Adam B. Kushner is the editor of Outlook.
A growing number of schools are updating their peanut butter policies in response to the rise in peanut allergies among children. PostTV and PostEverything asked the experts to sample a few alternative spreads. (Davin Coburn, Jason Aldag, Randolph Smith and Kate Tobey/The Washington Post)

If you have kids, you know that peanuts are increasingly verboten in schools. The food-allergy rate has risen at an alarming clip in recent decades, and, according to the largest allergy-activism group, the peanut-allergy rate tripled to 3 million — 4 percent of the school-age population.

But to most of us, PB&J is a fundamental childhood experience! (Which may explain the anguished parental response school bans can elicit.) What else should our kids — especially those who, as I did at that age, eat only orange-colored foods — subsist on?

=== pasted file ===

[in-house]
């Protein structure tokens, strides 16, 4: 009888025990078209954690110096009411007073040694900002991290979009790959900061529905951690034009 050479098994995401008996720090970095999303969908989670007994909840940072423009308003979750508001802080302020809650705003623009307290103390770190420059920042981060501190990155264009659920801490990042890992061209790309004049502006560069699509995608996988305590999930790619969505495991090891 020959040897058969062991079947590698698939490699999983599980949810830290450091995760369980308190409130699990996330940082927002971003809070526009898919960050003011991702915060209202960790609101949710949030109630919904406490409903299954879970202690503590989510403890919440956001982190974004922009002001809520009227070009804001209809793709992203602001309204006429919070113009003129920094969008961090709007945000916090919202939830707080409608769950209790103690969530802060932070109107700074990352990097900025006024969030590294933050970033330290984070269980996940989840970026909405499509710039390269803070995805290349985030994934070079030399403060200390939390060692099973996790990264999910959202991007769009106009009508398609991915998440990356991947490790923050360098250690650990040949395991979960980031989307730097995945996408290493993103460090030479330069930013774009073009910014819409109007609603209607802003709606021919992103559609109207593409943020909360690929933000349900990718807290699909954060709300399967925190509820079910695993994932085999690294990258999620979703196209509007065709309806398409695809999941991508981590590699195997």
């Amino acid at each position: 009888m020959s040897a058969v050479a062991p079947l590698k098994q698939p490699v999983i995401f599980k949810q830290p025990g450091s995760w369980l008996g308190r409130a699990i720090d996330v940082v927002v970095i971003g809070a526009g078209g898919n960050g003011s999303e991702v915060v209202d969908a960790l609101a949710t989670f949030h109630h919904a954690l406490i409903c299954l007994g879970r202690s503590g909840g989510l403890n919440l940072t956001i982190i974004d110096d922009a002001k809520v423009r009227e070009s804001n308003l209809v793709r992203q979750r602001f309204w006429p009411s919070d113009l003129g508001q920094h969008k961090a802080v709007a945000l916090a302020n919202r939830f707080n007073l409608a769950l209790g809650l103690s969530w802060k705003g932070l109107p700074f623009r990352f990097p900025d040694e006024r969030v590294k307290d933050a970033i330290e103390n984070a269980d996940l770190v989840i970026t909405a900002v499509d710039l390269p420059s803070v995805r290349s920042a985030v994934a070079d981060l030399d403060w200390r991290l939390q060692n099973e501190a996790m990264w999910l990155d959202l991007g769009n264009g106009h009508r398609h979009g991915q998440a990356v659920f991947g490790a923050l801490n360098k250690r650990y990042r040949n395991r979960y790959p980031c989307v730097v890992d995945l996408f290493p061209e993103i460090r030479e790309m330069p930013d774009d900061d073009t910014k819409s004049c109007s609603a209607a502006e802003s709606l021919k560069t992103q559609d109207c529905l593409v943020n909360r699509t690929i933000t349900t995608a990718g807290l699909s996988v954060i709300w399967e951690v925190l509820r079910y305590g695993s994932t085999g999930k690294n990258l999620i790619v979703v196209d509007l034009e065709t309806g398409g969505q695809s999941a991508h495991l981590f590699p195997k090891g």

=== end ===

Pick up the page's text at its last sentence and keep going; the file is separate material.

PostTV and PostEverything are happy to furnish the answer, just in time for the new school year. We recruited our colleagues’ children to taste-test the proliferating nut-butter alternatives – almond butter, cashew butter, walnut butter, macadamia butter, even sunflower-seed butter – now available at a price-gouging grocery store near you. The resulting cuteness doesn’t just melt your face; it also provides a public service for the back-to-school shopping rush.